Basic Camera Moves
In Module 6, we introduced the basic camera moves. As you'll recall, we refer to moving (rolling) the entire camera toward or away from the subject as a dolly ("dolly in" for a close shot or "dolly back" for a wide-shot).
A lateral move (rolling the camera to the left or right on the pedestal) is trucking, as in "truck left" or "truck right."
And, finally, you'll recall that a zoom optically achieves somewhat the same effect as a dolly, but without moving the entire camera.
The photo on the right above shows a typical rocker switch (next to a camera lens) that controls the direction and speed of a zoom.
Studio Camera Mounts
In the studio the entire camera assembly is mounted on a pedestal or dolly (shown here) so that the operator can smoothly roll it around on the floor.
The three wheels in the base of the pedestal can be turned using the steering ring.
The camera is directly attached to a pan head, which enables the pan and tilt (horizontal
and vertical) camera movements to be adjusted.
Controls on the pan head allow the camera
either to move
freely, to be locked into position, or to offer
facilitate smooth pans and tilts.
Although the camera may weigh more than 100 pounds (45kg), internal counter-weights allow an operator to easily raise and lower the camera when the telescoping column in the center is unlocked.
The photo above shows some of the other key parts of a manually controlled studio camera pedestal. Most TV production facilities now use robotic cameras that are remotely controlled from the TV control room. (See below.)
Unlike the elaborate studio pedestal that can be smoothly rolled across a studio floor (even while the camera is on the air), the wheels on small dollies are only intended to move the camera from place to place between shots.
Robotic Camera Mounts
Camera operators have disappeared at many, if not most commercial production facilities (but not training facilities) -- replaced by remotely controlled, robotic camera systems. (Note photo.)
From the TV control room, technicians can
the pan, tilt, zoom and
focus, and even remotely dolly and truck these cameras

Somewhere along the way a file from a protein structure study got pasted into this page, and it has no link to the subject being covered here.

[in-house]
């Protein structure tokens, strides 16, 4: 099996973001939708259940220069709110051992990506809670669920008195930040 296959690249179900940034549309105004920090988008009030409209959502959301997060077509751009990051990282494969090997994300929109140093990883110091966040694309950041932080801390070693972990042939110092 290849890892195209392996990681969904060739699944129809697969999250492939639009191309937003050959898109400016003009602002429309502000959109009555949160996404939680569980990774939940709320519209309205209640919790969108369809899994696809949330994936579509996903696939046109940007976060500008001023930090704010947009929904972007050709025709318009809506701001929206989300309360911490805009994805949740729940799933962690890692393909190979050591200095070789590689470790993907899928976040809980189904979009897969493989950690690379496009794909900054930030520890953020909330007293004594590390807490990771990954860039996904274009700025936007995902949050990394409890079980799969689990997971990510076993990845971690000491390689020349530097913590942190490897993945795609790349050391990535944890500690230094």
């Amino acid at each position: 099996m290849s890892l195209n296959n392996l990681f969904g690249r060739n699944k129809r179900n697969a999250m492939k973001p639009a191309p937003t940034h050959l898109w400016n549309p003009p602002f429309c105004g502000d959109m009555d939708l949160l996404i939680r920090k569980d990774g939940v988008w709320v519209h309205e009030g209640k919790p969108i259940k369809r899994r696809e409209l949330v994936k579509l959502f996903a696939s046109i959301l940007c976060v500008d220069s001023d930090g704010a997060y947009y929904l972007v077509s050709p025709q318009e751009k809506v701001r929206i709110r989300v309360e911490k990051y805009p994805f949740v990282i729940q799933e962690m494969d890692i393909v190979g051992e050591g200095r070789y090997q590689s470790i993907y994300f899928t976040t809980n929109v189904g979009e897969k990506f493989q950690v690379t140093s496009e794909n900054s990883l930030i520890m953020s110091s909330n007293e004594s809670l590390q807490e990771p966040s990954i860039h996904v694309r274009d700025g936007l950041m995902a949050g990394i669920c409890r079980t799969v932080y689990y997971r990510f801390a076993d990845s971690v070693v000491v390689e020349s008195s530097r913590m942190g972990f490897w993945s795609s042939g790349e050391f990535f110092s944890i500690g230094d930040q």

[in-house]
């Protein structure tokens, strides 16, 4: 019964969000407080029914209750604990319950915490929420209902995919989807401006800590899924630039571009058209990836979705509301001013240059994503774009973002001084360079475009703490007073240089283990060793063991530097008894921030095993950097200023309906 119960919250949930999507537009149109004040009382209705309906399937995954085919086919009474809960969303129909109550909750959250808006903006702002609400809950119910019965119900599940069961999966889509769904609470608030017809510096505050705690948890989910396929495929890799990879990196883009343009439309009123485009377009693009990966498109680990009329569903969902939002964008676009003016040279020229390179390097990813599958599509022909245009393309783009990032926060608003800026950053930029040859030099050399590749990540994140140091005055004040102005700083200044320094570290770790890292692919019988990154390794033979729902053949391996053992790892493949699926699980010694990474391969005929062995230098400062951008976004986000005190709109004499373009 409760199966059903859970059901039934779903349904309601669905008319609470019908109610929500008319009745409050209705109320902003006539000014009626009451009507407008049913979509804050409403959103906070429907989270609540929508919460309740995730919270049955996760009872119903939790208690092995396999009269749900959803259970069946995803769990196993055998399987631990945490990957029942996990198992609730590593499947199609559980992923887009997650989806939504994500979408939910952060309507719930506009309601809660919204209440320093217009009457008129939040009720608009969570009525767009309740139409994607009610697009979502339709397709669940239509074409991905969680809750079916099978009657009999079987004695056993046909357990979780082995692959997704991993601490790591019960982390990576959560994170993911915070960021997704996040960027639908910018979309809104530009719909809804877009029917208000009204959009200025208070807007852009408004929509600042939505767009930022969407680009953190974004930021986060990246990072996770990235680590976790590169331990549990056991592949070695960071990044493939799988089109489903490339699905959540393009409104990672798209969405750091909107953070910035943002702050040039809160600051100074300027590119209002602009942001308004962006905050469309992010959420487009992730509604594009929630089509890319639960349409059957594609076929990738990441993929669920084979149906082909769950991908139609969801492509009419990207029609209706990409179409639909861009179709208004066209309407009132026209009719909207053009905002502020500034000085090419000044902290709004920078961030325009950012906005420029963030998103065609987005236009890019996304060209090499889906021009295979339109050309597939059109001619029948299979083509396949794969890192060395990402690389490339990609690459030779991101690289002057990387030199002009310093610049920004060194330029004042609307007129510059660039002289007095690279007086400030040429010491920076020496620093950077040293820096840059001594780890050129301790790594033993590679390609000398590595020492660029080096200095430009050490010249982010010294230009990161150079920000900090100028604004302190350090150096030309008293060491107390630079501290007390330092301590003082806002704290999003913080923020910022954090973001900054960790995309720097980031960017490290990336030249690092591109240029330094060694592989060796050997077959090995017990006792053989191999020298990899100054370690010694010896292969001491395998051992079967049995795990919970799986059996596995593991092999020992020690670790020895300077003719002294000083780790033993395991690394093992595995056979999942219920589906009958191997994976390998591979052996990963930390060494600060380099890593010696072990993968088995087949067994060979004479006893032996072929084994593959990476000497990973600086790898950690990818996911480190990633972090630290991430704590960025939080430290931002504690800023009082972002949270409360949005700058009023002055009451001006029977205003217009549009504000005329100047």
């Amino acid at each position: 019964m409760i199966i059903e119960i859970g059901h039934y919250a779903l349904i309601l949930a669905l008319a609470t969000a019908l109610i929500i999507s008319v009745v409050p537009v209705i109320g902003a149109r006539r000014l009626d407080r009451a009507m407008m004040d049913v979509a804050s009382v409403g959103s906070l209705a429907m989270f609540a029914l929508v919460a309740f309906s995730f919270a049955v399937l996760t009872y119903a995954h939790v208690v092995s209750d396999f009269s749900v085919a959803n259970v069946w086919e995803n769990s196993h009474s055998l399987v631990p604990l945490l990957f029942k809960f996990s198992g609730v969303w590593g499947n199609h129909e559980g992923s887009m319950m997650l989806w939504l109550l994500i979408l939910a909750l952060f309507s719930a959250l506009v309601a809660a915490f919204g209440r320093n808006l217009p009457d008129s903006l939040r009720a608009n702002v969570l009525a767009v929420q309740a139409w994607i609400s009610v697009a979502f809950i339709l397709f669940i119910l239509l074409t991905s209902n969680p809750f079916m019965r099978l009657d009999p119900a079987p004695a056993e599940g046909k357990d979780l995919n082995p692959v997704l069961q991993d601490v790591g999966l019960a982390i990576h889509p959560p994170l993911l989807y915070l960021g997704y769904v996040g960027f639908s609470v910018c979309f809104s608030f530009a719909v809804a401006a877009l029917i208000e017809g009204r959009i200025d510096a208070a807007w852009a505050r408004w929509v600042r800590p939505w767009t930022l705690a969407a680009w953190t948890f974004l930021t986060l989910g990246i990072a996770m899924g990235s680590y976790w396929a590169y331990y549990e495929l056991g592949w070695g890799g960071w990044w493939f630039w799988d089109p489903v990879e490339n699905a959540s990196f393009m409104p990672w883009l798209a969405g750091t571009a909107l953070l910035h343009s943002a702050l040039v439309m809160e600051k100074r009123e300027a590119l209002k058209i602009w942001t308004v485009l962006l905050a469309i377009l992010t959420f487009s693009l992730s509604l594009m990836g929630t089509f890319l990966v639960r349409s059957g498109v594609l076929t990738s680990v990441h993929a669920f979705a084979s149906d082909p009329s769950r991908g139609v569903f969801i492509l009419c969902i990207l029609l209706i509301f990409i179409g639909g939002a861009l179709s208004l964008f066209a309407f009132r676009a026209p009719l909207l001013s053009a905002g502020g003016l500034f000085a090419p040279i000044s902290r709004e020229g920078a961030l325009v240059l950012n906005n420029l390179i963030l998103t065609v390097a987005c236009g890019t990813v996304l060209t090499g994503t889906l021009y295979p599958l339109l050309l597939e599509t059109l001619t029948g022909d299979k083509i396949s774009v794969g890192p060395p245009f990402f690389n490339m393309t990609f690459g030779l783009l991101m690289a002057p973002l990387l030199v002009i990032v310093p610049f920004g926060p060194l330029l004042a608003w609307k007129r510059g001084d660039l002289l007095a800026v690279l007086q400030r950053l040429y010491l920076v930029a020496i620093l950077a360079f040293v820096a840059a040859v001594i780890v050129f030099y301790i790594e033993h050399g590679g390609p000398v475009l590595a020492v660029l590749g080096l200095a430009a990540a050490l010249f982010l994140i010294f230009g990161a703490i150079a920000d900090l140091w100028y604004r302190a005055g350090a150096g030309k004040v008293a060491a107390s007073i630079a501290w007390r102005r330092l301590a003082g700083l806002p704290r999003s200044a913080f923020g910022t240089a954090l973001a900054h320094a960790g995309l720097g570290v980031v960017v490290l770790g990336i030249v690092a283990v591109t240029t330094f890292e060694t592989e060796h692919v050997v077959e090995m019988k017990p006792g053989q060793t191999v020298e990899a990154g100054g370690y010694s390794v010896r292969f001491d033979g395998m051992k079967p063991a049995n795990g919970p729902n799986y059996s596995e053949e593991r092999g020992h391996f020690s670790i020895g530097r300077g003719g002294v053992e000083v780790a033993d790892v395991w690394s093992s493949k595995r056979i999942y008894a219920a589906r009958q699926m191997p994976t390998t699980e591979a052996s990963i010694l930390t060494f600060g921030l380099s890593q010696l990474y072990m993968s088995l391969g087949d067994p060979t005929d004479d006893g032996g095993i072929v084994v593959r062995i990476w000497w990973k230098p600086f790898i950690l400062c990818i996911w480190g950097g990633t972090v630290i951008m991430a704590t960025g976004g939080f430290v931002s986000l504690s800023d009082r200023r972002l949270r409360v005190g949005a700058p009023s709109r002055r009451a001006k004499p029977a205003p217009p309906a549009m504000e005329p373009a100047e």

around the studio.
Although robotic cameras are not desirable
for unpredictable or fast-moving subject matter, for
programs such as newscasts and interviews (where
operating cameras can get pretty boring anyway) they
significantly reduce production expenses.
A device that's come into wide use in the last decade is the camera jib, essentially a long, highly maneuverable boom or crane-like device with a mounted camera at the end. You frequently see them in action swinging overhead at concerts and major events.
A jib allows sweeping camera movements from ground level to nine meters (thirty feet) or more in the air. This is another concept we'll revisit in more detail later.
For more mobile camera work outside the studio, handheld camera supports allow significant mobility while still offering fairly steady camera shots.
The most famous of these is the Steadicam® (shown on the right), which is used with both film and video cameras.
The camera is mounted on a flexible arm that uses a series of spring balances to hold its position. A camera operator can walk, run, and even dash up a flight of stairs and still get a reasonably steady shot.
In addition to being costly, these units are heavy and require an experienced operator.
For smaller cameras, such as the one shown below, Steadicam JR® and similar units can provide smooth camera moves at a fraction of the cost and weight. The separate viewfinder (at the bottom of the picture) allows the unit to be held away from the body, where it won't be inadvertently bumped.
With a bit of practice an operator can walk in front of or behind a moving subject without undue camera movement.
Walking around with a full cup of coffee in your hand is good practice for using one of these. When you can go up and down stairs without spilling the coffee, you'll probably do a good job with one of the smaller Steadicam™-type units.
Camera Tracks and "Copters"
For elaborate productions, installing camera tracks allows the camera to more smoothly follow talent and move through a scene. Although a camera operator can ride with the camera (as shown below), some cameras are remotely controlled.
In 2013, the BBC (British Broadcasting Corporation) put the first camera drones into service for covering news. One of the smaller versions is shown below.
Since remotely-controlled, helicopter-type drones can move into places inaccessible by individuals or fixed-wing aircraft, they can provide coverage of events otherwise unattainable.
Plus, helicopter type drones can hover above news scenes for extended periods of time.
The video signal is relayed (live) to a receiver on the ground.
In the United States, as in some other
counties, drone activities are subject to special
We'll look at specific cameras and their features in later modules, but before we do we need to look at some key elements in camera operations. We'll start with color balancing cameras, a topic in the next module.
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